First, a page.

Also Known As:
Runtime:
93 min | West Germany:85 min (video: cut version)
Country:
Language:
Aspect Ratio:
1.37 : 1 See more »
Sound Mix:
Mono (Western Electric Noiseless Recording)
Certification:
Spain:18 | UK:A (original rating) | UK:PG (re-rating) (1987) | USA:Passed | West Germany:16

Did You Know?

Trivia:
One of over 700 Paramount productions, filmed between 1929 and 1949, which were sold to MCA/Universal in 1958 for television distribution, and have been owned and controlled by Universal ever since.See more »
Quotes:
Helen Faraday, aka Helen Jones:Snap out of it, kid. Tomorrow's another day.
Down-and-out woman in flophouse:Maybe for you, but not for me.
Helen Faraday, aka Helen Jones:Why? What's the matter with tomorrow?
Down-and-out woman in flophouse:I'm gonna' kill myself tomorrow. *That's* what's the matter with it.
Helen Faraday, aka Helen Jones:Me too. Make a hole in the water.
Down-and-out woman in flophouse:Why are *you* gonna' kick off?
Helen Faraday, aka Helen Jones:Because that's the way I feel. Isn't that reason enough?
Down-and-out woman in flophouse:That's no reason for anything. I've got a GOOD reason: haven't got a dime. Never had any money, and I never WILL have.
See more »
Movie Connections:
Soundtrack:
You Little So-and-SoSee more »

FAQ

This FAQ is empty. Add the first question.
7 out of 7 people found the following review useful.
A No Go Back In The Day, 5 June 2009
Author: bkoganbing from Buffalo, New York

Blonde Venus unfortunately turned out to be the one and only collaboration of Marlene Dietrich and Cary Grant. Sad to say though, Grant was not the lead here, just the other man who comes between Marlene and husband Herbert Marshall. There's no real chemistry in this one between any of the principal players and the best scenes are with Marlene and little Dickie Moore playing her son with Marshall.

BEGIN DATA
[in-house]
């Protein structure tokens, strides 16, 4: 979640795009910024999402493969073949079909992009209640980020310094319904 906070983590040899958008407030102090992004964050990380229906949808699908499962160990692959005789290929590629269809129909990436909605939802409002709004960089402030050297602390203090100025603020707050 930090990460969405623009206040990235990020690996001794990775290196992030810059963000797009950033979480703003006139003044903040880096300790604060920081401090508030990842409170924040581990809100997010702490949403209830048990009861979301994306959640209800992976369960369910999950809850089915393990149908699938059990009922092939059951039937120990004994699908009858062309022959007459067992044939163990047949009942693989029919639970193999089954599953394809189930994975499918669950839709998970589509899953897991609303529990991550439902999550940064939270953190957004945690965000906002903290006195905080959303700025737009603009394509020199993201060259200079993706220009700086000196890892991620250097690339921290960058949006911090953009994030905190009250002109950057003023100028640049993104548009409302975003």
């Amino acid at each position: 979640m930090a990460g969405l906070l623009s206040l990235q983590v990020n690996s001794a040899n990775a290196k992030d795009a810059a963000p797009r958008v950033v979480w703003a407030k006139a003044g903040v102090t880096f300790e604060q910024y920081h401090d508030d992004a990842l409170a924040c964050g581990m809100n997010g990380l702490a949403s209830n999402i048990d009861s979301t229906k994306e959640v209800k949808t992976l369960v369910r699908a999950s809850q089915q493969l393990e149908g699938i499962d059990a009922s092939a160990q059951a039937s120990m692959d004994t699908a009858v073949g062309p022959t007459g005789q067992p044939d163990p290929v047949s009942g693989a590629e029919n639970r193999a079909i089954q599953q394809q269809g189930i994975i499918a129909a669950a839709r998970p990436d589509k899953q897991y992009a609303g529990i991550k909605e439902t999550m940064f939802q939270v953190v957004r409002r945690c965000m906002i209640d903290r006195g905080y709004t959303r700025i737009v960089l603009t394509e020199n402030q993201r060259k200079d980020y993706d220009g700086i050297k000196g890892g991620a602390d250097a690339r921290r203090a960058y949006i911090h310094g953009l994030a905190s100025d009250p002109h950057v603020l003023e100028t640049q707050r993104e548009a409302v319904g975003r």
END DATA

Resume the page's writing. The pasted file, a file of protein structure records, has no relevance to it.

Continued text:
The best thing about Blonde Venus are Marlene's musical numbers and they're memorable because of the inimitable way she puts over a song. All Dietrich fans should treasure her Hot Voodoo number where Marlene has a gorilla suit on and does a sexy strip out of that costume and gives us a look at voodoo can do to us.

But when its not showing Dietrich's legs off and her husky singing, the film is the story of a woman in love with two men. Husband Herbert Marshall is a research scientist who contracts 'radium poisoning' and needs money to go to Europe for a cure. Dietrich gets the money by doing some entertaining in a seedy dive where she comes to the attention of wealthy playboy Cary Grant. From there the plot progresses to the inevitable Hollywood conclusion with a script that was written by Joseph Von Sternberg who directed the film as well.

Paramount was taking a shot in the dark here with radium poisoning gambit. The plain truth is they didn't know a whole lot about radioactivity then. The discoverer of radium Marie Curie did in fact die of cancer contracted from too much exposure to it. But one didn't just go somewhere for a miracle cure for that sort of thing.

Herbert Marshall was always playing the injured party it seems in a whole lot of his films. He's well remembered for being Bette Davis's husband in The Little Foxes, a much better film than Blonde Venus. I also remember him in When Ladies Meet where he was cheating on Greer Garson with Joan Crawford and he went through the film with an air of innocence that you would think he was the party offended. Marshall had these roles down pat, but he had more to him in his acting repertoire.

Even before The Code was put in place Paramount had a lot of trouble with the Hays Office in getting this one exhibited. Some changes were made that no doubt weakened the plot and the story. Marlene is basically in love with two guys at the same time and that was a no go back in the day.

Blonde Venus didn't do that well at the box office, it was quite a let down from her previous film Shanghai Express. After this one she and Joseph Von Sternberg were separated and she did her next film, Song of Songs with Rouben Mamoulian.

Blonde Venus is great Dietrich who's asked to carry a weak story.